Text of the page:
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Thank You for Being Late

Video Length 4:19

Who Should Read It

Entrepreneurs, technologists, business experts, international relationship experts, and those who want to know why the world now is so different than the one in the 1990's.

Why Should We Read It

In a constantly changing world, the only way to beat the change is to adapt faster than the change. As Mr. Friedman puts it, "The only way to steer is to paddle as fast or faster than the rate of change in technology, globalization, and the environment."

What Will We Learn

We will learn why the world is accelerating, what drives these changes, what happens when the world is accelerating, and lastly, how we should adapt.

Book Summary

"If the world is a mega jigsaw puzzle, Mr. Friedman is the expert who can put the pieces together and show a holistic view."

Mr. Thomas Friedman is a well-known journalist and a three-time Pulitzer Prize winner. He extensively researches the Middle East, international affairs, globalization, and environmental issues. If the world is a mega jigsaw puzzle, Mr. Friedman is the expert who can put the pieces together and show a holistic view.

Thank You for Being Late started with an intriguing question: "What the hell happened in 2007?" In 2007, technologies and companies like IBM Watson, Kindle, Palantir, Android, Twitter, and Airbnb all emerged at once; this is no accident. Thank You for Being Late explains these technology accelerations and market shifts, and it details their impact on our environment and geopolitics.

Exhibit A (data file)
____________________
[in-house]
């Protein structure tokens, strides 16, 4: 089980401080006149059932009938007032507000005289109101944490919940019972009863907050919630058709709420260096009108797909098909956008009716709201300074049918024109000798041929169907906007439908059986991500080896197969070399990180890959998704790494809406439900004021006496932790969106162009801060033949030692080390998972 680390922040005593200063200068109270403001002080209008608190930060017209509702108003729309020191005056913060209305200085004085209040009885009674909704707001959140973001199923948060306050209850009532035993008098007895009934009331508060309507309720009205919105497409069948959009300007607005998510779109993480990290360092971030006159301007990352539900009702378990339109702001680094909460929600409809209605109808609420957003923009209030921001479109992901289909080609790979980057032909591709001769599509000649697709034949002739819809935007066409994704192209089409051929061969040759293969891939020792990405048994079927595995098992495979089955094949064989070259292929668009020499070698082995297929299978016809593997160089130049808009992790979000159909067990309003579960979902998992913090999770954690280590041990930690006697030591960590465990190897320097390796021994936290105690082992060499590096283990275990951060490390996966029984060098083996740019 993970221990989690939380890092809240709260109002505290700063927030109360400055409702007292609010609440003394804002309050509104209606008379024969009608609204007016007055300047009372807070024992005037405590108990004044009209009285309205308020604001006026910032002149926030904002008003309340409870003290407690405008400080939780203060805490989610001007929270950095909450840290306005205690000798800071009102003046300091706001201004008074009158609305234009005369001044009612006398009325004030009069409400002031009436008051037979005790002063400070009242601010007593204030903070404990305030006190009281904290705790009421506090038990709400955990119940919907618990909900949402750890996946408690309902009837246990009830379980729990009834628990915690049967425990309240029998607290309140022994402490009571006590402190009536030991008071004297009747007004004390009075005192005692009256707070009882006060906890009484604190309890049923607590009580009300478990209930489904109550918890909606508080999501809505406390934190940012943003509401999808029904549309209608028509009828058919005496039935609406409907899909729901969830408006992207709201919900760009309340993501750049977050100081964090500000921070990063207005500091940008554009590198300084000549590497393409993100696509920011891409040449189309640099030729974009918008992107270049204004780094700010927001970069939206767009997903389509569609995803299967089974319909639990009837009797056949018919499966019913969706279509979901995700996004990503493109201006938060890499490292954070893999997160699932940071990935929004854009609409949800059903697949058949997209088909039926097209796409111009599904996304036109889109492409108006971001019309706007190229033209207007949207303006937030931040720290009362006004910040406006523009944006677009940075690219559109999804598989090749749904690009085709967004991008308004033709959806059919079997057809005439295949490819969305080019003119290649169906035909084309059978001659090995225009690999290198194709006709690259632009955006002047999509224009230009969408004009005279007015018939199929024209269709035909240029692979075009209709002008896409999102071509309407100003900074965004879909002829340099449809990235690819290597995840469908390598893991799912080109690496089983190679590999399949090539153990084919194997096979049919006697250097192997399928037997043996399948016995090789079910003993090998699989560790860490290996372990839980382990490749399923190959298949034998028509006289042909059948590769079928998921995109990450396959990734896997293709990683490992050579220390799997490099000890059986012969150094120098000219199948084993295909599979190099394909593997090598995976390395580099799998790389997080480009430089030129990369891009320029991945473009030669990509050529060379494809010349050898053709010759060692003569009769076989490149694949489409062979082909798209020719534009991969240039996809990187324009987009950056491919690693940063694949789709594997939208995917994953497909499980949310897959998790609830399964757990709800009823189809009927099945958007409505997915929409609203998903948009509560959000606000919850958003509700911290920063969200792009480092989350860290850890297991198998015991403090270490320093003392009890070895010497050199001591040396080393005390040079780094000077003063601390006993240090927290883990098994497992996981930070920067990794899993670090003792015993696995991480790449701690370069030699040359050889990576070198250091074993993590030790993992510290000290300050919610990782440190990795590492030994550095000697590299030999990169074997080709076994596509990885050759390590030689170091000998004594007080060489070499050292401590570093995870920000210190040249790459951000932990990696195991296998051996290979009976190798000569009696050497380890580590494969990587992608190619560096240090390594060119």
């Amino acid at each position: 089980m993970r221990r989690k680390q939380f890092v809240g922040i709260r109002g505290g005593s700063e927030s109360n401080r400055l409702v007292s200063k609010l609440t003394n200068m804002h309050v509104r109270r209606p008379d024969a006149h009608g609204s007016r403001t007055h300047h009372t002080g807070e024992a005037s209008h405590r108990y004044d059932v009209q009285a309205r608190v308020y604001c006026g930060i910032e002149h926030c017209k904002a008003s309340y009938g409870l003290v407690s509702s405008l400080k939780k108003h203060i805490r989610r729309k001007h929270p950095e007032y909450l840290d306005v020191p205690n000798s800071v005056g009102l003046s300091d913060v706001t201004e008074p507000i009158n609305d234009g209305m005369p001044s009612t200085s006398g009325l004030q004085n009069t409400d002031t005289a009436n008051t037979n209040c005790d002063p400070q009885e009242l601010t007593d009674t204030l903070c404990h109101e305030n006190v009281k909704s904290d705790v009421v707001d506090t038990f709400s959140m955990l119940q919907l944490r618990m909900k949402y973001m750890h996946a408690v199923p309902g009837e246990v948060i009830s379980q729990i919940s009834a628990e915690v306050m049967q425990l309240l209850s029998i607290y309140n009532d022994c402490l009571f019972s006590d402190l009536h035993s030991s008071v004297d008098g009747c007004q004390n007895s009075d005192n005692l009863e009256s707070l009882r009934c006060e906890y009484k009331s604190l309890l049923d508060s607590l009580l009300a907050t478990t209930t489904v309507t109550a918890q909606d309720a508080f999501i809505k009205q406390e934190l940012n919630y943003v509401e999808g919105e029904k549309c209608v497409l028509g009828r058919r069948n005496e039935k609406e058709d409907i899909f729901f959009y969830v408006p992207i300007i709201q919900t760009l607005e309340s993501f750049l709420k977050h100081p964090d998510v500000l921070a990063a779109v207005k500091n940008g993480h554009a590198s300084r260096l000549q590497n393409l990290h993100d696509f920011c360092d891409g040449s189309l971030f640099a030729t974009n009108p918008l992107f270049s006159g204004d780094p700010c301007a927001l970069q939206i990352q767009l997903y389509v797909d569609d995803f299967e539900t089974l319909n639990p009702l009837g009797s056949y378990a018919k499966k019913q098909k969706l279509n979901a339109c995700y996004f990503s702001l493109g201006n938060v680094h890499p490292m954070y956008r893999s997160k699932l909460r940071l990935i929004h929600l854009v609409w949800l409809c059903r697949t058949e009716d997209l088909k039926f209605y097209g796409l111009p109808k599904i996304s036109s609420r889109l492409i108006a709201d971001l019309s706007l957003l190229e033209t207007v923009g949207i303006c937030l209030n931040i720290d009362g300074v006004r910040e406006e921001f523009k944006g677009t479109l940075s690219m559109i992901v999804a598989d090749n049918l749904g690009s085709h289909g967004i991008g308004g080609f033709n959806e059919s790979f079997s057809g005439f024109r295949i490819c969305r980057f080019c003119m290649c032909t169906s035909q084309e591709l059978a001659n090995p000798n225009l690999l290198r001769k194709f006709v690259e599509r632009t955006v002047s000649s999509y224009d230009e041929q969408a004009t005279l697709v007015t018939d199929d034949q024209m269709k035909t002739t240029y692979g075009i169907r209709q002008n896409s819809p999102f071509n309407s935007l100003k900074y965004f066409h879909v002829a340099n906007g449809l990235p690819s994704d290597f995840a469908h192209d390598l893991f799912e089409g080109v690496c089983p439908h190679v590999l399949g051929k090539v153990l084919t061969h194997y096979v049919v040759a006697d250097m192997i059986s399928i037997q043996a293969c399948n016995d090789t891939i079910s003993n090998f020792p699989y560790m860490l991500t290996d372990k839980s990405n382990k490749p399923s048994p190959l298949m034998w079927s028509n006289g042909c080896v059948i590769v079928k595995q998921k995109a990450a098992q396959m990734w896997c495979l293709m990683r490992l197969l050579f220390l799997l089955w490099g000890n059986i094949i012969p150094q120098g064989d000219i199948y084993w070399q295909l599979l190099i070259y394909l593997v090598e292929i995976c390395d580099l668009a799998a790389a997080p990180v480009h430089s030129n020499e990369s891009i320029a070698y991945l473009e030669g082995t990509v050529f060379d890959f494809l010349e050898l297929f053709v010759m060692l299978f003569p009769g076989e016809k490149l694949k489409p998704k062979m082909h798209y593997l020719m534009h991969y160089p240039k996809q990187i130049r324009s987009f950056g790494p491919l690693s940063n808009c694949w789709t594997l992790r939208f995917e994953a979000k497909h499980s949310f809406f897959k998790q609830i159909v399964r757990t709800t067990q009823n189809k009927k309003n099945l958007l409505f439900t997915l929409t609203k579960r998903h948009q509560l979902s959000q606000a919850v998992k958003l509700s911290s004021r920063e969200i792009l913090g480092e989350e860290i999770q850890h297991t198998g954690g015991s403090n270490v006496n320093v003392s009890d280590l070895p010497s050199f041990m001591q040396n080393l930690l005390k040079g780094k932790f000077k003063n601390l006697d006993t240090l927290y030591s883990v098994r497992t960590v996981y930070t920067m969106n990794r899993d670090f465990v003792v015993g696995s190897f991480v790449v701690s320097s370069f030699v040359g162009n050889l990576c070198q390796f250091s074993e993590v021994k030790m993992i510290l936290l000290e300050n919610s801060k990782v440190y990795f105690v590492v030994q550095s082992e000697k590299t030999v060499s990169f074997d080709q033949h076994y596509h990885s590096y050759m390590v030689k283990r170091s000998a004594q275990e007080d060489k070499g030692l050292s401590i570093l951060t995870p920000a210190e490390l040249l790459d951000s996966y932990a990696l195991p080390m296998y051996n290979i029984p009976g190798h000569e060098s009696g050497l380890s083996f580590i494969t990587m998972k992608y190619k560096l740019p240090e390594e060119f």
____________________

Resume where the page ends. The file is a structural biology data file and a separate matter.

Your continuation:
"Human beings are now restricted, not by the circumstances of their geolocation, but by the speed of their internet access."

The rapid development of cloud technology has created exciting new internet and mobile services, and they have also transformed our own individual potential. Human beings are now restricted, not by the circumstances of their geolocation, but by the speed of their internet access. For example, internet education resources enable lifelong learning, which creates more opportunities to increase productivity and develop global talent. Despite political and geographical barriers, students in Arabian countries are taking courses from Israeli Arabian scientists (Coursera), and kids in India are learning from MIT professors (OpenCourseWare).

"The high unemployment rate consequently causes political instability."

On the other hand, some people are falling behind in this accelerating global market, and some of it is due to human activities that continue to increase global warming and stress Mother Nature. Many nations have started to experience unpredictable rainy seasons and droughts, which destroy local agricultural industries. When farmers lose their crops, they migrate away from their families and move to poorly structured urban centers that cannot provide steady jobs. The high unemployment rate consequently causes political instability. Cities like Baghdad, Aleppo, and Alexandria, once symbols of cultured human civilization and melting pots of Jews, Christians, and Muslims, are now occupied or under the threat of ISIS.

"Technology influences our behavior, but it is we who discipline that behavior and give our behavior meaning."

Nevertheless, Mr. Friedman, armed with substantial research and trust for human nature, gives an optimistic view. Technology influences our behavior, but it is we who discipline that behavior and give our behavior meaning. If we leverage our accelerating technology to increase access to education to every corner of the world, then more educated talent can participate in the global market, address global poverty, and help those who are falling behind. As Mr. Friedman says, we should build floors, not walls.

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